Advanced Strategies and Tools for Children’s Online Safety

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Identity Theft Prevention for Parents—Part 6

This is the sixth in a multi-part series by SafeWise expert advisor Pete Canavan, “The Safety Sensei.” Pete's expert tips and practical advice help you learn how to safeguard children's personal information and protect their credit.

Young boy on floor looking intently at a laptop.

Image: OGI75, iStock

One major threat that didn't exist when today's parents were growing up is social media. It's so entrenched in the daily lives of today's youth that it cannot be ignored. To ignore it is to do so at your own (and your kiddo's) peril. There are so many social media apps, and trying to monitor them all is difficult. While these platforms can be a great way to connect with friends and family, they also pose certain risks. Parents must have open conversations with children about the potential dangers of sharing personal information, displaying location or travel details, and posting photos and videos online.

With the rise of "deep fake" technologies, it is now possible to take a portrait of someone and digitally change it so that the person is doing or saying something they really didn't. The "deep fake" technology can essentially impersonate the victim by looking and sounding just like them by using this scary tech. It used to be that you could believe what you saw. Not so much anymore. How is anyone supposed to know whether or not something is real if we can't believe our own eyes and ears?

Managing the digital footprint

Emphasize the importance of privacy settings and the need to carefully select what information is shared publicly. Be sure to educate your children about the importance of staying mindful of their digital footprint.

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What is a digital footprint?

When you use the internet, you leave a data trail of information that's known as your digital footprint. It includes visited websites, sent emails, online submissions, and photos and videos you post. Your digital footprint grows along with your online activity, including things like subscribing to a newsletter, posting on social media, leaving a review, or shopping.

Help kids understand that what they post online can have long-lasting implications for their future, potentially affecting college admissions or job opportunities. Encourage them to think before they post and consider the potential consequences of their actions.

Once information, pictures or videos are posted, they're out there forever—there's no getting them back. A rule of thumb that I often use for this is to ask your kids to think about if they were to see what they posted on a billboard. What would the people who saw it think? It's a great way to get the conversation going about what to say and post online.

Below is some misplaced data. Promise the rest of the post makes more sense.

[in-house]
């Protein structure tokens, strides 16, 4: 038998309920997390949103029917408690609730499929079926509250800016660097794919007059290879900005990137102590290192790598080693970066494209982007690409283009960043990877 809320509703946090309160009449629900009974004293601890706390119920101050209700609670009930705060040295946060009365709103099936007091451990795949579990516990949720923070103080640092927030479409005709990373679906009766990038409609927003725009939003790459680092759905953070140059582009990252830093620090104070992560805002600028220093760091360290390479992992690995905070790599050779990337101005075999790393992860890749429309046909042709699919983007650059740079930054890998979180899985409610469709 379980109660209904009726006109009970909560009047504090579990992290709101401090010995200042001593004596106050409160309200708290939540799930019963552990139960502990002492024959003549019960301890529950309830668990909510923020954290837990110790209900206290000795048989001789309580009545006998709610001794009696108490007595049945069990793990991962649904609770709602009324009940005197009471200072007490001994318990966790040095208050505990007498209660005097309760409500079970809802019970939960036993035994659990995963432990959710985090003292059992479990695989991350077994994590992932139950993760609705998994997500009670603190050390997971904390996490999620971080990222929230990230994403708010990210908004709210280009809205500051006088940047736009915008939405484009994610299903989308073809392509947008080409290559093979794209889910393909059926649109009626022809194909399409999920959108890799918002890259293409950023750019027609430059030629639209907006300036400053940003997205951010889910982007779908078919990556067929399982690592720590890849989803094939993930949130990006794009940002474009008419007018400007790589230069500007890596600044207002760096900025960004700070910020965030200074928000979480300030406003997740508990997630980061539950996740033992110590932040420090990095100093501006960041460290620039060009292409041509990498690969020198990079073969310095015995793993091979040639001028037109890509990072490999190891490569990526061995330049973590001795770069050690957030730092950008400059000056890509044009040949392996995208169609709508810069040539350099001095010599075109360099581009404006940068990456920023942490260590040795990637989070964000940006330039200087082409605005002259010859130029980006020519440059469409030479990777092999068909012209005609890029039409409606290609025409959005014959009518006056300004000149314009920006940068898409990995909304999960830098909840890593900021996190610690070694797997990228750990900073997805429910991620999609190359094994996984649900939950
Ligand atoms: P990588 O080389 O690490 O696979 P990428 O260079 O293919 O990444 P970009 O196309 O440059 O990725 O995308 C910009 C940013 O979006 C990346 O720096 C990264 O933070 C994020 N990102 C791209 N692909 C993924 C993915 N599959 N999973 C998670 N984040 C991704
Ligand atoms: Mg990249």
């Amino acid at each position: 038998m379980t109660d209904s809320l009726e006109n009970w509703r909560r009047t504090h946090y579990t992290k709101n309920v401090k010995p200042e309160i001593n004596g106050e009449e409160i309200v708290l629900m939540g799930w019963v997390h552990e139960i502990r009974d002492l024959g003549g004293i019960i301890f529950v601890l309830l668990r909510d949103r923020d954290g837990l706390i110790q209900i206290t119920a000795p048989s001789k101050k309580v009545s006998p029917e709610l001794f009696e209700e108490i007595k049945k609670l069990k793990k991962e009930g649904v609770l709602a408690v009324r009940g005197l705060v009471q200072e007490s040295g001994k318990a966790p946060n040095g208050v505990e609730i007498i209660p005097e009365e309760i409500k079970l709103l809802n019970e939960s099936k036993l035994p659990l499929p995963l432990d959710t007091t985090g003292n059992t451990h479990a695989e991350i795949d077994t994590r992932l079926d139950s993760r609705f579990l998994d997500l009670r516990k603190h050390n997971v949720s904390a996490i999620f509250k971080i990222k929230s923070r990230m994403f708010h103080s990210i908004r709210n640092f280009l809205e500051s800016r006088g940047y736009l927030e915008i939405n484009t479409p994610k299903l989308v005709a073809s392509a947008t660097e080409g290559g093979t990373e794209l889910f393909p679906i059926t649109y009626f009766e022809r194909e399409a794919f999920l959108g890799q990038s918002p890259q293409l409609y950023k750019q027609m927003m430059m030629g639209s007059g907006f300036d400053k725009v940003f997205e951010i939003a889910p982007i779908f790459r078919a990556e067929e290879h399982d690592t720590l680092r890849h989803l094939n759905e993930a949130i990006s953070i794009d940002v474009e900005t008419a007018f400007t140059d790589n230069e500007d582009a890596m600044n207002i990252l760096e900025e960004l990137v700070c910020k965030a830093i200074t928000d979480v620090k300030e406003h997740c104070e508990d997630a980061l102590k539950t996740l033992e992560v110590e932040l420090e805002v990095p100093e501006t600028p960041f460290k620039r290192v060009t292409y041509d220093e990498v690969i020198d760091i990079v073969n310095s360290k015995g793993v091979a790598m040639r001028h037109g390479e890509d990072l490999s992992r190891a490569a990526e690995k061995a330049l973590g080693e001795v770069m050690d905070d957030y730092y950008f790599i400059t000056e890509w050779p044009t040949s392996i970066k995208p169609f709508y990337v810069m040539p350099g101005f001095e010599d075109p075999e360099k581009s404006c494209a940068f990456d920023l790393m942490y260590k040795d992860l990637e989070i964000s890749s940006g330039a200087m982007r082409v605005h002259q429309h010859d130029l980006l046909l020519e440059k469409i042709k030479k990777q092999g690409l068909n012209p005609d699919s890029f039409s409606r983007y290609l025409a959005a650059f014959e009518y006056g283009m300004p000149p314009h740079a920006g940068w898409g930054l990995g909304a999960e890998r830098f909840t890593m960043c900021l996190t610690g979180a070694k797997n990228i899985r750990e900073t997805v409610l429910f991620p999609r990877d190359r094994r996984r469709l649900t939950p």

Safer online browsing

Encryption and secure browsing are great tools that you should use. Educate your children about the importance of using secure websites with HTTPS encryption and how to recognize them. Emphasize the significance of not entering personal information on websites that are not secure—this is especially crucial for teens and older kids who use the internet more independently.

Something to consider is installing browser extensions that provide additional security measures, like blocking malicious websites or warning against potential phishing attempts. These third-party tools access databases of malicious sites in real time, preventing you and your children from visiting compromised or suspicious sites. This one measure of protection can go a long way toward keeping your kids from either accidentally or purposefully visiting hacked sites containing malware, ransomware, or viruses.

Keeping devices and software up to date

Most of us should know this already, but I must bring it up because too many people ignore or put it off and do so at their own risk. What I'm referring to here is keeping all of your devices and software up to date. Regularly update your operating systems on your computers, tablets, and phones; keep your antivirus software up-to-date; and run regular scans—preferably weekly.

Be sure that the hardware firewall in your internet router is also updated with the latest security patches and protection against emerging threats. Encourage your children to do the same on their devices. If you need help with how to do this, reach out to a professional. It's a small investment that can provide you with the best possible protection from a hardware standpoint.

Parents can further protect their children from identity theft and online threats by implementing these advanced strategies and utilizing tools that enhance online safety and privacy. Stay proactive, stay informed, and foster open communication about responsible internet usage with your children.

Pete Canavan
Written by
As an author, host of the Safety Talk radio show, and personal safety expert, Pete has made it his mission to shore up people’s safety. His extensive experience over the last 20 years as an IT security consultant, self-defense instructor, and public safety professional allows him to provide practical, actionable solutions to threats that exist in both the digital and physical worlds. In addition to writing a book about self-defense, he's been quoted and written about in major publications including the New York Post, Washington Post, and USA Today.

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